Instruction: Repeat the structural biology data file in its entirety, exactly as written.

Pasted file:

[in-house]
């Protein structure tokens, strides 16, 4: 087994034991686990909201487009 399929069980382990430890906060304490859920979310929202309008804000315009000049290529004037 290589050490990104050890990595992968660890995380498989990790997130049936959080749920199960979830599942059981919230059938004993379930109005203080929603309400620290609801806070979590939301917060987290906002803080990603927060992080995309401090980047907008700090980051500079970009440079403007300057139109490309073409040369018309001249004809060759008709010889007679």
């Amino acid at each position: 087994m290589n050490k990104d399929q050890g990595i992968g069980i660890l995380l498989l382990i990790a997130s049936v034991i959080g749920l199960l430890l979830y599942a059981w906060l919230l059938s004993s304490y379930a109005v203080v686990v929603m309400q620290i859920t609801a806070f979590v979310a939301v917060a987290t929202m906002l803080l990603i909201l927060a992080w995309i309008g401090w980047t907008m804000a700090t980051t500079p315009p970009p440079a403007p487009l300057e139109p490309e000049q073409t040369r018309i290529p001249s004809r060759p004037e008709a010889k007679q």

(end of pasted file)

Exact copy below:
[in-house]
């Protein structure tokens, strides 16, 4: 087994034991686990909201487009 399929069980382990430890906060304490859920979310929202309008804000315009000049290529004037 290589050490990104050890990595992968660890995380498989990790997130049936959080749920199960979830599942059981919230059938004993379930109005203080929603309400620290609801806070979590939301917060987290906002803080990603927060992080995309401090980047907008700090980051500079970009440079403007300057139109490309073409040369018309001249004809060759008709010889007679």
């Amino acid at each position: 087994m290589n050490k990104d399929q050890g990595i992968g069980i660890l995380l498989l382990i990790a997130s049936v034991i959080g749920l199960l430890l979830y599942a059981w906060l919230l059938s004993s304490y379930a109005v203080v686990v929603m309400q620290i859920t609801a806070f979590v979310a939301v917060a987290t929202m906002l803080l990603i909201l927060a992080w995309i309008g401090w980047t907008m804000a700090t980051t500079p315009p970009p440079a403007p487009l300057e139109p490309e000049q073409t040369r018309i290529p001249s004809r060759p004037e008709a010889k007679q």